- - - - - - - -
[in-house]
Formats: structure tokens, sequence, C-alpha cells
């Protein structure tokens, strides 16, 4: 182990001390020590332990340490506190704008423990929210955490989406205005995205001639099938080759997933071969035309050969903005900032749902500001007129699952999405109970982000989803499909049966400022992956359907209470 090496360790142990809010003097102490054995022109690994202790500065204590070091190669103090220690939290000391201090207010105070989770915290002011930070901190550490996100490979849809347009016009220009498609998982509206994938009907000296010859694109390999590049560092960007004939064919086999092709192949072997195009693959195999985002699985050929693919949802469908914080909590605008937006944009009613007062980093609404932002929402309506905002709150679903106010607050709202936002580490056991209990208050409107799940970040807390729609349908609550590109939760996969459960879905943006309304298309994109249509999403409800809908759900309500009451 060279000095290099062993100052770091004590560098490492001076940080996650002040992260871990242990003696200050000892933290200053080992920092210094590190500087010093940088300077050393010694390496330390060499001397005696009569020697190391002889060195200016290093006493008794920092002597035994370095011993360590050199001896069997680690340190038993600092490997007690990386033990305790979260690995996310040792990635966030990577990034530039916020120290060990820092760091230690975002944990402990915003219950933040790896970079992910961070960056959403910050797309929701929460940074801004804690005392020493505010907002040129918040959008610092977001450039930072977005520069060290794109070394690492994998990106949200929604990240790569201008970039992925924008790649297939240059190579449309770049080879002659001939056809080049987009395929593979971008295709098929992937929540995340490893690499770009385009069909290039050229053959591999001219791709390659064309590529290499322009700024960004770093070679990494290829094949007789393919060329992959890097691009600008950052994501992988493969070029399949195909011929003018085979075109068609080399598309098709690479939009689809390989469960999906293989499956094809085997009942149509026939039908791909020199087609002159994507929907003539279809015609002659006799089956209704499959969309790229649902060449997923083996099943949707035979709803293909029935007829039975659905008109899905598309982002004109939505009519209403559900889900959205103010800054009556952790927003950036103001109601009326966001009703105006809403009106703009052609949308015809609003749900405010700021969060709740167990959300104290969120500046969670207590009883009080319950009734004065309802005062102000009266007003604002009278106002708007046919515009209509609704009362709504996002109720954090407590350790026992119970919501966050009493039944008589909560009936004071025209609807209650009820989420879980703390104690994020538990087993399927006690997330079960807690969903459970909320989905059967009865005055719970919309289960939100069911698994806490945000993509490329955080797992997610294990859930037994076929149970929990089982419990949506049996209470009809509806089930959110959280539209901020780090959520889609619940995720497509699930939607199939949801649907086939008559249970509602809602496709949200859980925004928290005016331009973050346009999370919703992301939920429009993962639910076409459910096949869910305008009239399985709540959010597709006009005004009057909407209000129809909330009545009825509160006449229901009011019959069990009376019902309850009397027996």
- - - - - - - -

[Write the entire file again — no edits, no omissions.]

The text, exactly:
[in-house]
Formats: structure tokens, sequence, C-alpha cells
């Protein structure tokens, strides 16, 4: 182990001390020590332990340490506190704008423990929210955490989406205005995205001639099938080759997933071969035309050969903005900032749902500001007129699952999405109970982000989803499909049966400022992956359907209470 090496360790142990809010003097102490054995022109690994202790500065204590070091190669103090220690939290000391201090207010105070989770915290002011930070901190550490996100490979849809347009016009220009498609998982509206994938009907000296010859694109390999590049560092960007004939064919086999092709192949072997195009693959195999985002699985050929693919949802469908914080909590605008937006944009009613007062980093609404932002929402309506905002709150679903106010607050709202936002580490056991209990208050409107799940970040807390729609349908609550590109939760996969459960879905943006309304298309994109249509999403409800809908759900309500009451 060279000095290099062993100052770091004590560098490492001076940080996650002040992260871990242990003696200050000892933290200053080992920092210094590190500087010093940088300077050393010694390496330390060499001397005696009569020697190391002889060195200016290093006493008794920092002597035994370095011993360590050199001896069997680690340190038993600092490997007690990386033990305790979260690995996310040792990635966030990577990034530039916020120290060990820092760091230690975002944990402990915003219950933040790896970079992910961070960056959403910050797309929701929460940074801004804690005392020493505010907002040129918040959008610092977001450039930072977005520069060290794109070394690492994998990106949200929604990240790569201008970039992925924008790649297939240059190579449309770049080879002659001939056809080049987009395929593979971008295709098929992937929540995340490893690499770009385009069909290039050229053959591999001219791709390659064309590529290499322009700024960004770093070679990494290829094949007789393919060329992959890097691009600008950052994501992988493969070029399949195909011929003018085979075109068609080399598309098709690479939009689809390989469960999906293989499956094809085997009942149509026939039908791909020199087609002159994507929907003539279809015609002659006799089956209704499959969309790229649902060449997923083996099943949707035979709803293909029935007829039975659905008109899905598309982002004109939505009519209403559900889900959205103010800054009556952790927003950036103001109601009326966001009703105006809403009106703009052609949308015809609003749900405010700021969060709740167990959300104290969120500046969670207590009883009080319950009734004065309802005062102000009266007003604002009278106002708007046919515009209509609704009362709504996002109720954090407590350790026992119970919501966050009493039944008589909560009936004071025209609807209650009820989420879980703390104690994020538990087993399927006690997330079960807690969903459970909320989905059967009865005055719970919309289960939100069911698994806490945000993509490329955080797992997610294990859930037994076929149970929990089982419990949506049996209470009809509806089930959110959280539209901020780090959520889609619940995720497509699930939607199939949801649907086939008559249970509602809602496709949200859980925004928290005016331009973050346009999370919703992301939920429009993962639910076409459910096949869910305008009239399985709540959010597709006009005004009057909407209000129809909330009545009825509160006449229901009011019959069990009376019902309850009397027996």